The wife of a Maryland man jailed in Cuba as an alleged spy has written to Cuban President Raul Castro to apologize and plead for his release.
Judy Gross' husband Alan Gross was arrested at the Havana airport in December 2009. At the time, he was working as a contractor for the U.S. Agency for International Development, the government office that provides economic and humanitarian assistance worldwide.
"I recognize today that the Cuban government may not like the type of work that Alan was doing in Cuba ... But I want you to know that Alan loves the people of Cuba, and he only wanted to help them. He never intended them, or your government, any harm," Judy Gross wrote in a letter dated Aug. 4 and first reported Sunday by Reuters. "To the extent his work may have offended you or your government, he and I are genuinely remorseful."
Gross, who was able to visit her husband for the first time this summer, wrote that when she returned home she learned that the couple's 26-year-old daughter has been diagnosed with breast cancer.
"We need him, and I need him, more now than ever before," she wrote, adding that Gross' release would be viewed "as a wonderful humanitarian gesture on the part of the Cuban people."
She also told Castro that she worried about the health of her husband. He is 61, has lost more than 80 pounds since he was arrested and has developed a problem that may result in permanent paralysis in his right leg, she wrote.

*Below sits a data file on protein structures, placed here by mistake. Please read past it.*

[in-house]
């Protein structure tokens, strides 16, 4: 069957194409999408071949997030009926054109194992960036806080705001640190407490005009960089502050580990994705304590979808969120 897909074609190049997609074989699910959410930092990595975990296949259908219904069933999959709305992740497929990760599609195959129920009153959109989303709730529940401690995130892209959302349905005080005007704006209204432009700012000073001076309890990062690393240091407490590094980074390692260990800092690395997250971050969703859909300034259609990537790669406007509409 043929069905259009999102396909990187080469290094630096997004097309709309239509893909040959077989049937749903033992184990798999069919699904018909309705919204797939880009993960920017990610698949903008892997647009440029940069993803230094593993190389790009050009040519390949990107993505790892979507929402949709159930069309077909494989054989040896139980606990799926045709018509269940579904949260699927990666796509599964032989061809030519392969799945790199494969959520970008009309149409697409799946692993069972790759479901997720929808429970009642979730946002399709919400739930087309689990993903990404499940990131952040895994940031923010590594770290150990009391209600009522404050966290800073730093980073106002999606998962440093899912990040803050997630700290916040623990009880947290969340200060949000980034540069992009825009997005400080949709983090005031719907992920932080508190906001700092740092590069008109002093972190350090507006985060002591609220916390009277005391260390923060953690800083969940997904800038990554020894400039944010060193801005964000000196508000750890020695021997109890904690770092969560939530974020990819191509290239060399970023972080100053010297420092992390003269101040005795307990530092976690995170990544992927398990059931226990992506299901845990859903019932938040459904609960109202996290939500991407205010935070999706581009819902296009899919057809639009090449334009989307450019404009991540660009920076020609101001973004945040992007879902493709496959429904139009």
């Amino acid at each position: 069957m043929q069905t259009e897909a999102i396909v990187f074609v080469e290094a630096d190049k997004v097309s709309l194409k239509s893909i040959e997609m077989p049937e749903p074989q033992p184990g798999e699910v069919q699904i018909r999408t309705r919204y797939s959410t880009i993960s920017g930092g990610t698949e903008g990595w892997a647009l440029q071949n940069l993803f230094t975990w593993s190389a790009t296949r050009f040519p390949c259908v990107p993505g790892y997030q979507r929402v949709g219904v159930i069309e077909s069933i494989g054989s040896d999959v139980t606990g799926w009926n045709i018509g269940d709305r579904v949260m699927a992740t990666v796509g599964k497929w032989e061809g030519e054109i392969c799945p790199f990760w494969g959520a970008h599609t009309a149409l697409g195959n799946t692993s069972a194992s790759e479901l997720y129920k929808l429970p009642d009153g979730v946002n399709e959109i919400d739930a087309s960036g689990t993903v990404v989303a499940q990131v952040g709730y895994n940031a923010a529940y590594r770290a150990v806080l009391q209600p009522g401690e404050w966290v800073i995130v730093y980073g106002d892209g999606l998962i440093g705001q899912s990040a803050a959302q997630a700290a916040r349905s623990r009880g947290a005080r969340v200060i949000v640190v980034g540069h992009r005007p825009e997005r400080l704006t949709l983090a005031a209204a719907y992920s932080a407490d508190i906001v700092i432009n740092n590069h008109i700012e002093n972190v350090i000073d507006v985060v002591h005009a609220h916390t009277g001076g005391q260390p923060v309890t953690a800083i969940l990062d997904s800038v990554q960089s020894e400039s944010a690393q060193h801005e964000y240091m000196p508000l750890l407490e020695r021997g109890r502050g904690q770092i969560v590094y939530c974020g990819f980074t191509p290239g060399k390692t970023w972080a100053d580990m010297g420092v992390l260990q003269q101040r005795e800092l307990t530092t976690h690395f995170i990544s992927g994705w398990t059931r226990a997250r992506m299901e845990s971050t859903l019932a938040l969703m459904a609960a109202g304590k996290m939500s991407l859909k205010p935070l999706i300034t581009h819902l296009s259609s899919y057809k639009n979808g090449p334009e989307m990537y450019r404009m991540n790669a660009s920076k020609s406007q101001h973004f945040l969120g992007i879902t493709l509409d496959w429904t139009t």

Judy Gross has denied that her husband was a spy. She has said that her husband is a veteran development worker who was helping members of Cuba's Jewish community use the Internet to stay in contact with each other and with similar groups abroad. Communications equipment he brought with him was intended for humanitarian purposes, not for use by Cuba's dissident community, she said.
Gross has not been charged, but senior Cuban leaders have accused him of spying. U.S. diplomats, meanwhile, have insisted Gross was doing nothing wrong. Secretary of State Hillary Rodham Clinton called for Gross' release in June, saying that his continued detention was harming U.S.-Cuba relations.